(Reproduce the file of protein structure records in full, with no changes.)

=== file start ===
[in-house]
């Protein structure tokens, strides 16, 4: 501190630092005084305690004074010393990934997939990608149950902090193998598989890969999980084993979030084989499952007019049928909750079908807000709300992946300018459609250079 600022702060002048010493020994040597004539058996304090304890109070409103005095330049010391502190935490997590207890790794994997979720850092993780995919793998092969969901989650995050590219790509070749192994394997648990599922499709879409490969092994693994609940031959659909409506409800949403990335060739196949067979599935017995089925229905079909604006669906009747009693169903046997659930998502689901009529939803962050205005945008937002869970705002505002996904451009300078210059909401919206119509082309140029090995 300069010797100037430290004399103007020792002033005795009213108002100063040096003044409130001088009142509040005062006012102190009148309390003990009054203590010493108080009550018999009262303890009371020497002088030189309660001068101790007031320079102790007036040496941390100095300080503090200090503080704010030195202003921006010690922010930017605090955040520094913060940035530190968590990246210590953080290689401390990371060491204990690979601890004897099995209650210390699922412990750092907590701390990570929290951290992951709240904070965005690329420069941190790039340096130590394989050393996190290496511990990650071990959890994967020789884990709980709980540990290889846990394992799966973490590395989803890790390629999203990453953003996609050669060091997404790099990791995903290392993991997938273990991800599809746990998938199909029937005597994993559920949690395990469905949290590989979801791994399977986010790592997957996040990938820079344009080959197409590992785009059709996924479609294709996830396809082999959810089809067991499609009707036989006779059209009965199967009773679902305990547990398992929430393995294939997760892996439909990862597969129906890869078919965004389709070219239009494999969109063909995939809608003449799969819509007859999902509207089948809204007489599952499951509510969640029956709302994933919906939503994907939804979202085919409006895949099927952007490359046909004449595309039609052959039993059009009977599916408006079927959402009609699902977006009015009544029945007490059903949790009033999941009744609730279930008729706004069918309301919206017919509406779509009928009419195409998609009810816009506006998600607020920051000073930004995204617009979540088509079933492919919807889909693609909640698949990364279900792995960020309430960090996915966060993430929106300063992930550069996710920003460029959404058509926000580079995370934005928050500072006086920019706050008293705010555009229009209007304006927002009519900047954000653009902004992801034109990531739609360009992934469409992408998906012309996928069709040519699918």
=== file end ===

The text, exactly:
[in-house]
């Protein structure tokens, strides 16, 4: 501190630092005084305690004074010393990934997939990608149950902090193998598989890969999980084993979030084989499952007019049928909750079908807000709300992946300018459609250079 600022702060002048010493020994040597004539058996304090304890109070409103005095330049010391502190935490997590207890790794994997979720850092993780995919793998092969969901989650995050590219790509070749192994394997648990599922499709879409490969092994693994609940031959659909409506409800949403990335060739196949067979599935017995089925229905079909604006669906009747009693169903046997659930998502689901009529939803962050205005945008937002869970705002505002996904451009300078210059909401919206119509082309140029090995 300069010797100037430290004399103007020792002033005795009213108002100063040096003044409130001088009142509040005062006012102190009148309390003990009054203590010493108080009550018999009262303890009371020497002088030189309660001068101790007031320079102790007036040496941390100095300080503090200090503080704010030195202003921006010690922010930017605090955040520094913060940035530190968590990246210590953080290689401390990371060491204990690979601890004897099995209650210390699922412990750092907590701390990570929290951290992951709240904070965005690329420069941190790039340096130590394989050393996190290496511990990650071990959890994967020789884990709980709980540990290889846990394992799966973490590395989803890790390629999203990453953003996609050669060091997404790099990791995903290392993991997938273990991800599809746990998938199909029937005597994993559920949690395990469905949290590989979801791994399977986010790592997957996040990938820079344009080959197409590992785009059709996924479609294709996830396809082999959810089809067991499609009707036989006779059209009965199967009773679902305990547990398992929430393995294939997760892996439909990862597969129906890869078919965004389709070219239009494999969109063909995939809608003449799969819509007859999902509207089948809204007489599952499951509510969640029956709302994933919906939503994907939804979202085919409006895949099927952007490359046909004449595309039609052959039993059009009977599916408006079927959402009609699902977006009015009544029945007490059903949790009033999941009744609730279930008729706004069918309301919206017919509406779509009928009419195409998609009810816009506006998600607020920051000073930004995204617009979540088509079933492919919807889909693609909640698949990364279900792995960020309430960090996915966060993430929106300063992930550069996710920003460029959404058509926000580079995370934005928050500072006086920019706050008293705010555009229009209007304006927002009519900047954000653009902004992801034109990531739609360009992934469409992408998906012309996928069709040519699918």